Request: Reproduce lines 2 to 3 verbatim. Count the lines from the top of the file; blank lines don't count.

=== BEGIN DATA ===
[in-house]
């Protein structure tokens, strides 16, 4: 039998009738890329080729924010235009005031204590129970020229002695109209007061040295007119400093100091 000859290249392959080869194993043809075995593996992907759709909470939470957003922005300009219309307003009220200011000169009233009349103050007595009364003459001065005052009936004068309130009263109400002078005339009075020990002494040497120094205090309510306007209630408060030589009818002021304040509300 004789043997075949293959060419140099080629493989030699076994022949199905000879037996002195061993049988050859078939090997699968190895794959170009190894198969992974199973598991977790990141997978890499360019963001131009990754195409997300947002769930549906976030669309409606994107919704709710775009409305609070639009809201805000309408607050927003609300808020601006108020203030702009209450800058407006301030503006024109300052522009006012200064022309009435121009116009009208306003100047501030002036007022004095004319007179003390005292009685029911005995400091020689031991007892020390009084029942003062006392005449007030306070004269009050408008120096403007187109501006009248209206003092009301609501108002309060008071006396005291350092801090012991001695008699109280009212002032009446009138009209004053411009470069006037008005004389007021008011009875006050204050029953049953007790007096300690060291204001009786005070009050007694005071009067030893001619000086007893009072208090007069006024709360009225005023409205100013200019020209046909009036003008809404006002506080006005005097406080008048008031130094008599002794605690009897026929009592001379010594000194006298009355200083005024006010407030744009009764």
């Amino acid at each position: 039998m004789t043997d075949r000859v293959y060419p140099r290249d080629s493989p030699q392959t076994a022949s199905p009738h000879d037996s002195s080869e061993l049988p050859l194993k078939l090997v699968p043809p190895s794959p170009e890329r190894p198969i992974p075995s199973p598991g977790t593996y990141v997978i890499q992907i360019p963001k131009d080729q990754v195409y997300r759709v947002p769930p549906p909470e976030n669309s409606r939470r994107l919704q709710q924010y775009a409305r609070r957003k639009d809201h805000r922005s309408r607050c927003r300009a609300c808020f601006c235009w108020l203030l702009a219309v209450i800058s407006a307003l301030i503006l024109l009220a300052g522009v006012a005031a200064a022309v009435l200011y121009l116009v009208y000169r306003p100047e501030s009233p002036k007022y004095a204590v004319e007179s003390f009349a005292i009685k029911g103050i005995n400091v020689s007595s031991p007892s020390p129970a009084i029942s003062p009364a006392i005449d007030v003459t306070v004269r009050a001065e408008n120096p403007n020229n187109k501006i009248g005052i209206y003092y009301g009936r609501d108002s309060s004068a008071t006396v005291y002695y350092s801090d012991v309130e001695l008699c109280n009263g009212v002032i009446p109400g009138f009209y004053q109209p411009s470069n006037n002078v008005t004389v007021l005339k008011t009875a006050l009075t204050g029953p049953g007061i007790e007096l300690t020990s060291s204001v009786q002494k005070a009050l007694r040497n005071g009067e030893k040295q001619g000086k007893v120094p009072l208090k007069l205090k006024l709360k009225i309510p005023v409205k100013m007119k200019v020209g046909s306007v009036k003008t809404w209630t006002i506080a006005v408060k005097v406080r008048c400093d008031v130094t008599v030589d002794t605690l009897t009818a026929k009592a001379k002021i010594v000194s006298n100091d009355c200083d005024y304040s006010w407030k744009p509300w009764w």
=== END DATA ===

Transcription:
């Protein structure tokens, strides 16, 4: 039998009738890329080729924010235009005031204590129970020229002695109209007061040295007119400093100091 000859290249392959080869194993043809075995593996992907759709909470939470957003922005300009219309307003009220200011000169009233009349103050007595009364003459001065005052009936004068309130009263109400002078005339009075020990002494040497120094205090309510306007209630408060030589009818002021304040509300 004789043997075949293959060419140099080629493989030699076994022949199905000879037996002195061993049988050859078939090997699968190895794959170009190894198969992974199973598991977790990141997978890499360019963001131009990754195409997300947002769930549906976030669309409606994107919704709710775009409305609070639009809201805000309408607050927003609300808020601006108020203030702009209450800058407006301030503006024109300052522009006012200064022309009435121009116009009208306003100047501030002036007022004095004319007179003390005292009685029911005995400091020689031991007892020390009084029942003062006392005449007030306070004269009050408008120096403007187109501006009248209206003092009301609501108002309060008071006396005291350092801090012991001695008699109280009212002032009446009138009209004053411009470069006037008005004389007021008011009875006050204050029953049953007790007096300690060291204001009786005070009050007694005071009067030893001619000086007893009072208090007069006024709360009225005023409205100013200019020209046909009036003008809404006002506080006005005097406080008048008031130094008599002794605690009897026929009592001379010594000194006298009355200083005024006010407030744009009764």
């Amino acid at each position: 039998m004789t043997d075949r000859v293959y060419p140099r290249d080629s493989p030699q392959t076994a022949s199905p009738h000879d037996s002195s080869e061993l049988p050859l194993k078939l090997v699968p043809p190895s794959p170009e890329r190894p198969i992974p075995s199973p598991g977790t593996y990141v997978i890499q992907i360019p963001k131009d080729q990754v195409y997300r759709v947002p769930p549906p909470e976030n669309s409606r939470r994107l919704q709710q924010y775009a409305r609070r957003k639009d809201h805000r922005s309408r607050c927003r300009a609300c808020f601006c235009w108020l203030l702009a219309v209450i800058s407006a307003l301030i503006l024109l009220a300052g522009v006012a005031a200064a022309v009435l200011y121009l116009v009208y000169r306003p100047e501030s009233p002036k007022y004095a204590v004319e007179s003390f009349a005292i009685k029911g103050i005995n400091v020689s007595s031991p007892s020390p129970a009084i029942s003062p009364a006392i005449d007030v003459t306070v004269r009050a001065e408008n120096p403007n020229n187109k501006i009248g005052i209206y003092y009301g009936r609501d108002s309060s004068a008071t006396v005291y002695y350092s801090d012991v309130e001695l008699c109280n009263g009212v002032i009446p109400g009138f009209y004053q109209p411009s470069n006037n002078v008005t004389v007021l005339k008011t009875a006050l009075t204050g029953p049953g007061i007790e007096l300690t020990s060291s204001v009786q002494k005070a009050l007694r040497n005071g009067e030893k040295q001619g000086k007893v120094p009072l208090k007069l205090k006024l709360k009225i309510p005023v409205k100013m007119k200019v020209g046909s306007v009036k003008t809404w209630t006002i506080a006005v408060k005097v406080r008048c400093d008031v130094t008599v030589d002794t605690l009897t009818a026929k009592a001379k002021i010594v000194s006298n100091d009355c200083d005024y304040s006010w407030k744009p509300w009764w």